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Re: To maybe or not to maybe that is the question.

Postby malden » Fri Oct 01, 2010 6:47 am

drsclafani wrote:
Malden wrote:
drsclafani wrote:CCSVI is a clinical entity caused by outflow obstruction of veins. The most common association is with MS but it is not proven that ccsvi causes ms. CCSVI may result in symptoms seen in patients with MS. Those symptoms may not be resulting from ms, but rather from ccsvi.

What symptoms are from MS, what symptoms are from CCSVI and what symptoms are common to both?

Best regards,
M.


That will require considerable study and review. We are not there yet.

We know from other diseases that mental confusion, headaches, lethargy and fatigue, and imbalance can result from cerebrospinal outflow obstructions that are not ms....but we have yet to learn how to teaase apart symptoms in MSers who have ccsvi


Iteresting thing is that, according to Buffalo study, we can diagnose cerebrospinal outflow obstructions on every fourth healty pearson - it's a huge number of people. How come that they don't have any cerebrospinal outflow obstruction symptoms?

M.
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Any idea when you will start treating CCSVI patients again?

Postby dk » Fri Oct 01, 2010 8:14 am

Dr. Sclafani,

I have decided to wait until you are treating again to get the CCSVI procedure done (I am on your waiting list) because I feel you are one of the best to do this, I live close by in NJ and I've been pretty stable MS-wise for several years and not going downhill rapidly. But like everyone else, I never know if I'll wake up tomorrow in the middle of a bad relapse that will cause lasting damage.

Anyway, are you able to tell us if there is any chance you will be getting IRB approval anytime soon? I've been hoping you would be interested in being part of the Hubbard Foundation IRB and therefore get quicker approval but have no idea if your study interests lie elsewhere.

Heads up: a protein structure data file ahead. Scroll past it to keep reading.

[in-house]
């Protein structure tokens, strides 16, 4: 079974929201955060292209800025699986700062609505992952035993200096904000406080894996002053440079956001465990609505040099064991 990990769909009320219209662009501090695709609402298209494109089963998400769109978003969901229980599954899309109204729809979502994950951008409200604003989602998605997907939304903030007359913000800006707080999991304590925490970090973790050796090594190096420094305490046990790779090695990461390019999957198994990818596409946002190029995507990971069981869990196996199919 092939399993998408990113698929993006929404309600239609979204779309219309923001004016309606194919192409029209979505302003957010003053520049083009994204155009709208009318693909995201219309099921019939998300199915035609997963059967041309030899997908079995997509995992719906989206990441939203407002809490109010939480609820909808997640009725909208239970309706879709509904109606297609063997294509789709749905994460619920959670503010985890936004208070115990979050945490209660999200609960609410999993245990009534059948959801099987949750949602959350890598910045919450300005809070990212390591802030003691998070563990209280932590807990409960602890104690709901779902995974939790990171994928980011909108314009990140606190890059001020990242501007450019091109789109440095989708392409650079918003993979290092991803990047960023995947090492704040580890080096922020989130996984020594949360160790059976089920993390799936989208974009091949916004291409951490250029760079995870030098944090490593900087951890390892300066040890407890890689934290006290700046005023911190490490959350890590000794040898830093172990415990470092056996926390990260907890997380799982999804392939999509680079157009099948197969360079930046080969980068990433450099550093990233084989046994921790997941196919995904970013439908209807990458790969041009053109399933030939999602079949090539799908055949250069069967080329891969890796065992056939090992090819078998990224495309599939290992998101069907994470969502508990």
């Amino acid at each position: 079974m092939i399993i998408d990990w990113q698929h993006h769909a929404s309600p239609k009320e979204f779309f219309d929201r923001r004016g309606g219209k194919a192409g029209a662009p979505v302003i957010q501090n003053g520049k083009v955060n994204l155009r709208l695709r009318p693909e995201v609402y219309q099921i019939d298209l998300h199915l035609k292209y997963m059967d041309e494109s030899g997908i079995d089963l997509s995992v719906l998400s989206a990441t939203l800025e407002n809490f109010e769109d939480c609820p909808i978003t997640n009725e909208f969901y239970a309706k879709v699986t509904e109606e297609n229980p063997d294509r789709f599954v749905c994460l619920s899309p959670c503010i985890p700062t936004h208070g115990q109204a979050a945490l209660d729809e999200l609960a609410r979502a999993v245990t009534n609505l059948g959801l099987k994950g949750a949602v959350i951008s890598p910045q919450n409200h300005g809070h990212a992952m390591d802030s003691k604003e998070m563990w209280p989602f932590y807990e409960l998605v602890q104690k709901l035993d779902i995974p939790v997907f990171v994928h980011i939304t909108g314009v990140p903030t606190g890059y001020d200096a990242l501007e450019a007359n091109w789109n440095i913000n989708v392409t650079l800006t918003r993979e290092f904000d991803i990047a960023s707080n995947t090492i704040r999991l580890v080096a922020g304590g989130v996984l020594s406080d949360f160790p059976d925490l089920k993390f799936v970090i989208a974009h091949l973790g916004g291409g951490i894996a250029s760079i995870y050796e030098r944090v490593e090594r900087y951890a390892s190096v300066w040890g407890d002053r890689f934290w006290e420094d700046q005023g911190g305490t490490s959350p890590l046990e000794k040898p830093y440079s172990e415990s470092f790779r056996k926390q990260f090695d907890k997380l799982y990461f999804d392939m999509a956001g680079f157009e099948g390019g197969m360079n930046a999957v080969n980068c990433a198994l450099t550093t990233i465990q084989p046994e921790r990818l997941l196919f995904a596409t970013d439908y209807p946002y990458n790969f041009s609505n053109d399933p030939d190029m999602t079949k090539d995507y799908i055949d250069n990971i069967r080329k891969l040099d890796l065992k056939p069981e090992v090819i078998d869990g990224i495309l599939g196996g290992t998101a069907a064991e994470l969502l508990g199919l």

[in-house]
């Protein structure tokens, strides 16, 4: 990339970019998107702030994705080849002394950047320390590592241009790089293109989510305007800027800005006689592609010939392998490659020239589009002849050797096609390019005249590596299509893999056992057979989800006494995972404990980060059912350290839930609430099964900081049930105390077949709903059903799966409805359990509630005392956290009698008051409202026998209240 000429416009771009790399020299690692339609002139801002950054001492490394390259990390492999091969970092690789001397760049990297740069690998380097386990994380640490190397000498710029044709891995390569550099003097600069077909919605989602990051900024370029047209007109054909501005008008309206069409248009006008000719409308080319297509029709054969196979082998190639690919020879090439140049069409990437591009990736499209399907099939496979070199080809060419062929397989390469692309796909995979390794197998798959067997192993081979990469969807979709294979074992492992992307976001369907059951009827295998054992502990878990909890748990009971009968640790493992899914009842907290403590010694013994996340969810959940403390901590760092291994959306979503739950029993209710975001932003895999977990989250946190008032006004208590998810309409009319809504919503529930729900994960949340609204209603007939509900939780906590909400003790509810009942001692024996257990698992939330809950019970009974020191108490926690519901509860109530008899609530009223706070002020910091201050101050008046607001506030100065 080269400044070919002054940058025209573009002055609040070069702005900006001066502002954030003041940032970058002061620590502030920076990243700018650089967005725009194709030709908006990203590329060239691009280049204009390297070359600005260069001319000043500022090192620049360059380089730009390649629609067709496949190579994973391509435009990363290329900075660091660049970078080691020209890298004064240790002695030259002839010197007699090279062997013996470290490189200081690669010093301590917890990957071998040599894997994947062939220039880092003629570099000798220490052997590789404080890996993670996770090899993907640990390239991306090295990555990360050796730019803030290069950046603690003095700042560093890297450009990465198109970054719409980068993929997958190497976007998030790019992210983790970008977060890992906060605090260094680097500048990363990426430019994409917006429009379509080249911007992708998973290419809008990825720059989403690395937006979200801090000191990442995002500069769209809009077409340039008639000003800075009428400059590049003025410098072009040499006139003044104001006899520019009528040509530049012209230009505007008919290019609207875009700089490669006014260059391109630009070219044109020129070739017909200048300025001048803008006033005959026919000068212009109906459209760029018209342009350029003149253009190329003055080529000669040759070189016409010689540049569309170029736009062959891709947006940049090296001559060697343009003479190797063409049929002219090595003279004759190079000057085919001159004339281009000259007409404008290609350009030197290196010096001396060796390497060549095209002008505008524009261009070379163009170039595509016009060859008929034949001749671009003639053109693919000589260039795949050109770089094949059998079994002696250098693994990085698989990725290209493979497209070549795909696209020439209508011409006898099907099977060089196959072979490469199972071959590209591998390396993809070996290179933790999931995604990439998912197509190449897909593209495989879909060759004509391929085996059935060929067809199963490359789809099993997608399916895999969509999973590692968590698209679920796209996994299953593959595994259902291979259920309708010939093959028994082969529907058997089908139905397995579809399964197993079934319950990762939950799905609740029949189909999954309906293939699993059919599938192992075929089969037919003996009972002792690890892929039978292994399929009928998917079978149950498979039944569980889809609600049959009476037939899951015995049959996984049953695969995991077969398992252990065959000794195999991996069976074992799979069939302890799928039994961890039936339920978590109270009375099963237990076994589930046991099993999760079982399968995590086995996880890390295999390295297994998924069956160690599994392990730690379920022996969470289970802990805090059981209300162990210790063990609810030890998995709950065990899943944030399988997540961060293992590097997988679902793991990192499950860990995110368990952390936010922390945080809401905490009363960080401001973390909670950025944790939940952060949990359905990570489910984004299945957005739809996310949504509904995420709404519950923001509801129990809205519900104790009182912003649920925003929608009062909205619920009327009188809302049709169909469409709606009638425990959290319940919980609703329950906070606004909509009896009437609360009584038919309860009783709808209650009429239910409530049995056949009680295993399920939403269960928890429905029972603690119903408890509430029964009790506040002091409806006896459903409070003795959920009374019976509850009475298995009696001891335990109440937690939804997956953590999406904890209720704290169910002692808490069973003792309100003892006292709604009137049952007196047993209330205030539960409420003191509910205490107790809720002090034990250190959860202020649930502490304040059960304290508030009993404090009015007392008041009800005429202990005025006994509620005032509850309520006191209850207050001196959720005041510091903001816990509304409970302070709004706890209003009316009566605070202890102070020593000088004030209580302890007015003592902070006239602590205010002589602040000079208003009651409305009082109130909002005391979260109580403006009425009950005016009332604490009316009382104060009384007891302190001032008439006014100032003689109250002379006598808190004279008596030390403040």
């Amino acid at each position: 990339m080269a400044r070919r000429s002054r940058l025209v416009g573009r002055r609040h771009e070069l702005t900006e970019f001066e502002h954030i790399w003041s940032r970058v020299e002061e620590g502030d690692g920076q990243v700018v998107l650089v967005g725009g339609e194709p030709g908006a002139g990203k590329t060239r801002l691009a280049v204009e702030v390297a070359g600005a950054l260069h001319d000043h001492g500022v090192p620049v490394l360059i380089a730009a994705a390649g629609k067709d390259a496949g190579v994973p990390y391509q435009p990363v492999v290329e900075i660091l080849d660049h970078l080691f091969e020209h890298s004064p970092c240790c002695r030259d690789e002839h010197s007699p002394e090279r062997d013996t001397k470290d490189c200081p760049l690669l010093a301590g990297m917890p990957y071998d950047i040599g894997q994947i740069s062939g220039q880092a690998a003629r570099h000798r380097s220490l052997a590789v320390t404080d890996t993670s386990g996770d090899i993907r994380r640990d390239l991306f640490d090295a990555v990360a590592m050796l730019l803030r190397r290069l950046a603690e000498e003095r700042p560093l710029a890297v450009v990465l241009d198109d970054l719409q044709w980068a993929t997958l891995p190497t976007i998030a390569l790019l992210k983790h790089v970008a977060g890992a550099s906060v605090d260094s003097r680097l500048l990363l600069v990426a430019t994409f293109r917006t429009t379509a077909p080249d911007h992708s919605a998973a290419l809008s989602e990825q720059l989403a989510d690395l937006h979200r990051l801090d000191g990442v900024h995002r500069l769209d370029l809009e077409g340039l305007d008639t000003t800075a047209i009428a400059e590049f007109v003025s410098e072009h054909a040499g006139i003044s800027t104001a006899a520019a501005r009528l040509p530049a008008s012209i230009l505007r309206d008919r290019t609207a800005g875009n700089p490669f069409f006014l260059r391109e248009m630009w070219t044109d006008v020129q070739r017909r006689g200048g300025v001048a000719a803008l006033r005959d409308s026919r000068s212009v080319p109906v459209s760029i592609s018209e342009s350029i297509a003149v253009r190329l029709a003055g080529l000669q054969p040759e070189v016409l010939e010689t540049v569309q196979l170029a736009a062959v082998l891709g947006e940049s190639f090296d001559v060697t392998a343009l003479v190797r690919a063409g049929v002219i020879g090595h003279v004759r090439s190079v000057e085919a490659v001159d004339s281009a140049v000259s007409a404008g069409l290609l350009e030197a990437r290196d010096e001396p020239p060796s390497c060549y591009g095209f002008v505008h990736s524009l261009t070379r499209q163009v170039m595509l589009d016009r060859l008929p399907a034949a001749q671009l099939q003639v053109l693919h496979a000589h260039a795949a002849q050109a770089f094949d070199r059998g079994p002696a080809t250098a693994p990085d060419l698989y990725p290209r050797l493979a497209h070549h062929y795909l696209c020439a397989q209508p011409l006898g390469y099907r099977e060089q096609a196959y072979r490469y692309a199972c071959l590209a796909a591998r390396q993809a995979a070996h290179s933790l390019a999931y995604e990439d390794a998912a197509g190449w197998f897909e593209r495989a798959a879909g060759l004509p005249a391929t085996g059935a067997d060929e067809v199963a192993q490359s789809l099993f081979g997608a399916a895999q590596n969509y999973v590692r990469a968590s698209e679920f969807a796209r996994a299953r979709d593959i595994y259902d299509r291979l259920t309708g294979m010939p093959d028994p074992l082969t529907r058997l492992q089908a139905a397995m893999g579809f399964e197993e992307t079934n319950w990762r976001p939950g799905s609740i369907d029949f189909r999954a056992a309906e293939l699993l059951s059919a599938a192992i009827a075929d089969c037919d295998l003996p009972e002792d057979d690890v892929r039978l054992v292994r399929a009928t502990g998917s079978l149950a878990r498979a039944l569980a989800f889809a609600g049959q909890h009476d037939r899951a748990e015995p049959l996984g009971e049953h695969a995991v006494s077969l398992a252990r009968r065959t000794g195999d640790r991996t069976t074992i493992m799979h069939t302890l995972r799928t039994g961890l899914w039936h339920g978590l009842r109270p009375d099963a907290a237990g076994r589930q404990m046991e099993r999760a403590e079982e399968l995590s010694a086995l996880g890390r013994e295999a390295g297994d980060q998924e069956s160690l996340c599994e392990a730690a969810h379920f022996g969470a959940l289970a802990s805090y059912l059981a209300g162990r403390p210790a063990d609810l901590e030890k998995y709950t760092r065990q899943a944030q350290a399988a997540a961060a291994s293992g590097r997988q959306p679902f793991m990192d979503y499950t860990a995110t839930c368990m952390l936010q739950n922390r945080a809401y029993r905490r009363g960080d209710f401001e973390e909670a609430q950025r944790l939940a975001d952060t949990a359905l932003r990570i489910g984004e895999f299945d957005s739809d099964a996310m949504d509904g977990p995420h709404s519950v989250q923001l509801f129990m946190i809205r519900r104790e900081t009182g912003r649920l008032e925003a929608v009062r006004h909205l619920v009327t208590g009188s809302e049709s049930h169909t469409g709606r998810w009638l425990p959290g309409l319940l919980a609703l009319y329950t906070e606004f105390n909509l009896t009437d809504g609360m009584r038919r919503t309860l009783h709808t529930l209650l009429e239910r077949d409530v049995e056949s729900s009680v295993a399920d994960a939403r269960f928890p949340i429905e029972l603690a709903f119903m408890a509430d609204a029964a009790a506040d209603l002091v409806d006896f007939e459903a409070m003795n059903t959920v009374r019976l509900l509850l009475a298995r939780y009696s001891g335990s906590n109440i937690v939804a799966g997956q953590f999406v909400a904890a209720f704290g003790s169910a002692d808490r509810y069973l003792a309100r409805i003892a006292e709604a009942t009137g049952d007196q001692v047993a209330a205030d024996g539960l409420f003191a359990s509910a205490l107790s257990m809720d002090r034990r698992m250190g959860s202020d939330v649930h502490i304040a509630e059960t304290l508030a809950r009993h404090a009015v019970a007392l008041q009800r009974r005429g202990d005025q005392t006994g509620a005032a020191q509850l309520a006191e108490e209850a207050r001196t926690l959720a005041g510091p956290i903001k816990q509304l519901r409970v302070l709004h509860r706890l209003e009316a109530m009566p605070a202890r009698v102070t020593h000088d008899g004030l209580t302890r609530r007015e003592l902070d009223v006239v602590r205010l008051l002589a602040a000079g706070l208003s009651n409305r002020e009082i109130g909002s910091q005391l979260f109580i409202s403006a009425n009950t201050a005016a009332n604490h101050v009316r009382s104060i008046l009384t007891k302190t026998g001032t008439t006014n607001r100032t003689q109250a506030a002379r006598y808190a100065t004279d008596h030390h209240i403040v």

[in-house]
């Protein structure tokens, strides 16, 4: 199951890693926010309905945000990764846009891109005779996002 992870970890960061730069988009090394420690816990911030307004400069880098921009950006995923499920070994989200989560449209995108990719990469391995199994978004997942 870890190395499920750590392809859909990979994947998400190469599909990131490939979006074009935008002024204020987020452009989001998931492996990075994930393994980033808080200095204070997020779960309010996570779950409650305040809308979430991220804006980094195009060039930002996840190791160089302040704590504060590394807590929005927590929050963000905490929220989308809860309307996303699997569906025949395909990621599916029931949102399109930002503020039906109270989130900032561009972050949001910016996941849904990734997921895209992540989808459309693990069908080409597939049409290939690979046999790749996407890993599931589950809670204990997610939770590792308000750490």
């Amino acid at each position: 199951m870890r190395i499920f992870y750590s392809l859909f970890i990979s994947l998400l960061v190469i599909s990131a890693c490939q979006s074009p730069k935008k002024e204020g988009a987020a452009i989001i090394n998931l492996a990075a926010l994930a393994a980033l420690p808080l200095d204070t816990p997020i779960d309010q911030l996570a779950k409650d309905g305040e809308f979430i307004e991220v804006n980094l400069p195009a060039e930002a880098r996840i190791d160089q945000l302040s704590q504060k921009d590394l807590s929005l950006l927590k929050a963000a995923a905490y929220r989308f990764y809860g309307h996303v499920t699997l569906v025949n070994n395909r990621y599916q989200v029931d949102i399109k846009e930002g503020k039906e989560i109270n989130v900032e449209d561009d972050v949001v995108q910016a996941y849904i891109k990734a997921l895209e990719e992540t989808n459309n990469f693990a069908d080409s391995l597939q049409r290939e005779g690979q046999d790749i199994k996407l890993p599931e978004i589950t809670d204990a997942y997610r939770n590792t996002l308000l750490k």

I had an mrv in the spring that shows there is definitely something going on, so I am pretty sure I'm a candidate.

Any update you can provide would be very much appreciated! Thanks!
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Re: To maybe or not to maybe that is the question.

Postby Squeakycat » Fri Oct 01, 2010 8:35 am

Malden wrote:Iteresting thing is that, according to Buffalo study, we can diagnose cerebrospinal outflow obstructions on every fourth healty person - it's a huge number of people. How come that they don't have any cerebrospinal outflow obstruction symptoms?

M.


We don't yet know whether the Buffalo numbers will hold up, but if they do, they may provide an answer to problems many people have with things like migraines, chronic fatigue, mental confusion, problems with balance and so on, the standard list that Dr. Sclafani suggests are signs and symptoms which are classically associated with problems of cerebrospinal blood flow.

That's not a statement, but a question for Dr. S.
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Re: To maybe or not to maybe that is the question.

Postby drbart » Fri Oct 01, 2010 9:58 am

Malden wrote:Iteresting thing is that, according to Buffalo study, we can diagnose cerebrospinal outflow obstructions on every fourth healty person - it's a huge number of people. How come that they don't have any cerebrospinal outflow obstruction symptoms?

M.


You're referring to the Buffalo study in which family members were included as "normals"?
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Postby ozarkcanoer » Fri Oct 01, 2010 10:27 am

I would be interested in your comments on my CCSVI case. I was imaged with MRI/MRV plus doppler ultrasound in May at BNAC. They discovered severe stenosis in my right IJV.

I was treated by Dr H in Baltimore on August 17 and he discovered stenosis in both my right IJV and my left IJV and a twist in my azygos. I received 2 stents up by my ear in both IJVs and was ballooned only in my azygos.

I sent my MRI/MRV imaging results (copies of my CDs from BNAC) to Dr Haacke last summer. Just this month (after my procedure) I received back from Dr Haacke another analysis of my veins using Dr Haacke's protocols and software. Dr Haacke discovered the stenosis in both my IJVs but (of course) he could not see my azygos.

So, I have had 3 different analyses of my veins from 3 different very experienced places (BNAC, Dr Haacke, Dr H in Baltimore). It worries me that the BNAC data are skewed to misdiagnose CCSVI. And it is the BNAC data that seems to have the greatest influence on neurologists. Plus it worries me that all the other CCSVI research sites that rely on imaging only are showing many false negatives !!!! How can we convince neurologists and researchers that interpreting images is so subjective? My own case is a perfect example of this.